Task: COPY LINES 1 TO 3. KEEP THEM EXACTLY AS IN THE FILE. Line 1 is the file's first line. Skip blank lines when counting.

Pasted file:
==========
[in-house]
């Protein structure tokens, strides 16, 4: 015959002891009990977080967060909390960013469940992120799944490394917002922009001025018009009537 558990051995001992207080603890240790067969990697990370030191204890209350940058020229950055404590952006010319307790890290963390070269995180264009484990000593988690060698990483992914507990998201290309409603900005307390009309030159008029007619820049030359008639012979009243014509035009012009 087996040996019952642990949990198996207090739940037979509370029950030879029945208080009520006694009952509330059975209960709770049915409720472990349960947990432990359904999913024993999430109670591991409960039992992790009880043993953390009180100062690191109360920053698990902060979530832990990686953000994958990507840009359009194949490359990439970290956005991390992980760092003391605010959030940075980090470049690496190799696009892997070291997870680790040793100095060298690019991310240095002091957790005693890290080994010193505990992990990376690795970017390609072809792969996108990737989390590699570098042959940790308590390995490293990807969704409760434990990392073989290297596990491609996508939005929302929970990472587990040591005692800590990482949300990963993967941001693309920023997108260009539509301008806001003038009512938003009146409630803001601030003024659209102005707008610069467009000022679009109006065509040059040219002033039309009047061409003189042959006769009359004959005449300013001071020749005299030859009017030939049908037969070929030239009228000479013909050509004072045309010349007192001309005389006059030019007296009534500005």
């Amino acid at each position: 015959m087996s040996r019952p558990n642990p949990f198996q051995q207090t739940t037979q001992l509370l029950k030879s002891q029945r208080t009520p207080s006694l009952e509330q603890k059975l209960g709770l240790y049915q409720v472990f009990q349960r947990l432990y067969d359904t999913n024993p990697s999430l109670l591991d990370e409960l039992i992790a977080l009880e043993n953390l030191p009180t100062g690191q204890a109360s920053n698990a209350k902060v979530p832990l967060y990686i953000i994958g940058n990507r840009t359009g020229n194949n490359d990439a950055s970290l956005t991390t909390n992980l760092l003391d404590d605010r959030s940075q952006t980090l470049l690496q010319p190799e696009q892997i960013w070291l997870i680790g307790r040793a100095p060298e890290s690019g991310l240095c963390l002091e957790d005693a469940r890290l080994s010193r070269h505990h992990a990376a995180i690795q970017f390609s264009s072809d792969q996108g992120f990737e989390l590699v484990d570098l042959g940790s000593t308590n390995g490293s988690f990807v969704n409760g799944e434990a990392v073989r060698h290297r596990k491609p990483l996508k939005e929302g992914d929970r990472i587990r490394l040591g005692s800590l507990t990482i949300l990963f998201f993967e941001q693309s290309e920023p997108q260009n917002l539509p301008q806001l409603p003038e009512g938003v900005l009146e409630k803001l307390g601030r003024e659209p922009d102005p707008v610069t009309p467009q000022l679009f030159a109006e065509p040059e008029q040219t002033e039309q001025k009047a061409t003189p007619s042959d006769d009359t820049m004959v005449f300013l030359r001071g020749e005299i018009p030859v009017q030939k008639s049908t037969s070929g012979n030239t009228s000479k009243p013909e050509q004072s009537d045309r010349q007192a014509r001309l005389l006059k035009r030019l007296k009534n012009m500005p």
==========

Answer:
[in-house]
């Protein structure tokens, strides 16, 4: 015959002891009990977080967060909390960013469940992120799944490394917002922009001025018009009537 558990051995001992207080603890240790067969990697990370030191204890209350940058020229950055404590952006010319307790890290963390070269995180264009484990000593988690060698990483992914507990998201290309409603900005307390009309030159008029007619820049030359008639012979009243014509035009012009 087996040996019952642990949990198996207090739940037979509370029950030879029945208080009520006694009952509330059975209960709770049915409720472990349960947990432990359904999913024993999430109670591991409960039992992790009880043993953390009180100062690191109360920053698990902060979530832990990686953000994958990507840009359009194949490359990439970290956005991390992980760092003391605010959030940075980090470049690496190799696009892997070291997870680790040793100095060298690019991310240095002091957790005693890290080994010193505990992990990376690795970017390609072809792969996108990737989390590699570098042959940790308590390995490293990807969704409760434990990392073989290297596990491609996508939005929302929970990472587990040591005692800590990482949300990963993967941001693309920023997108260009539509301008806001003038009512938003009146409630803001601030003024659209102005707008610069467009000022679009109006065509040059040219002033039309009047061409003189042959006769009359004959005449300013001071020749005299030859009017030939049908037969070929030239009228000479013909050509004072045309010349007192001309005389006059030019007296009534500005």
């Amino acid at each position: 015959m087996s040996r019952p558990n642990p949990f198996q051995q207090t739940t037979q001992l509370l029950k030879s002891q029945r208080t009520p207080s006694l009952e509330q603890k059975l209960g709770l240790y049915q409720v472990f009990q349960r947990l432990y067969d359904t999913n024993p990697s999430l109670l591991d990370e409960l039992i992790a977080l009880e043993n953390l030191p009180t100062g690191q204890a109360s920053n698990a209350k902060v979530p832990l967060y990686i953000i994958g940058n990507r840009t359009g020229n194949n490359d990439a950055s970290l956005t991390t909390n992980l760092l003391d404590d605010r959030s940075q952006t980090l470049l690496q010319p190799e696009q892997i960013w070291l997870i680790g307790r040793a100095p060298e890290s690019g991310l240095c963390l002091e957790d005693a469940r890290l080994s010193r070269h505990h992990a990376a995180i690795q970017f390609s264009s072809d792969q996108g992120f990737e989390l590699v484990d570098l042959g940790s000593t308590n390995g490293s988690f990807v969704n409760g799944e434990a990392v073989r060698h290297r596990k491609p990483l996508k939005e929302g992914d929970r990472i587990r490394l040591g005692s800590l507990t990482i949300l990963f998201f993967e941001q693309s290309e920023p997108q260009n917002l539509p301008q806001l409603p003038e009512g938003v900005l009146e409630k803001l307390g601030r003024e659209p922009d102005p707008v610069t009309p467009q000022l679009f030159a109006e065509p040059e008029q040219t002033e039309q001025k009047a061409t003189p007619s042959d006769d009359t820049m004959v005449f300013l030359r001071g020749e005299i018009p030859v009017q030939k008639s049908t037969s070929g012979n030239t009228s000479k009243p013909e050509q004072s009537d045309r010349q007192a014509r001309l005389l006059k035009r030019l007296k009534n012009m500005p």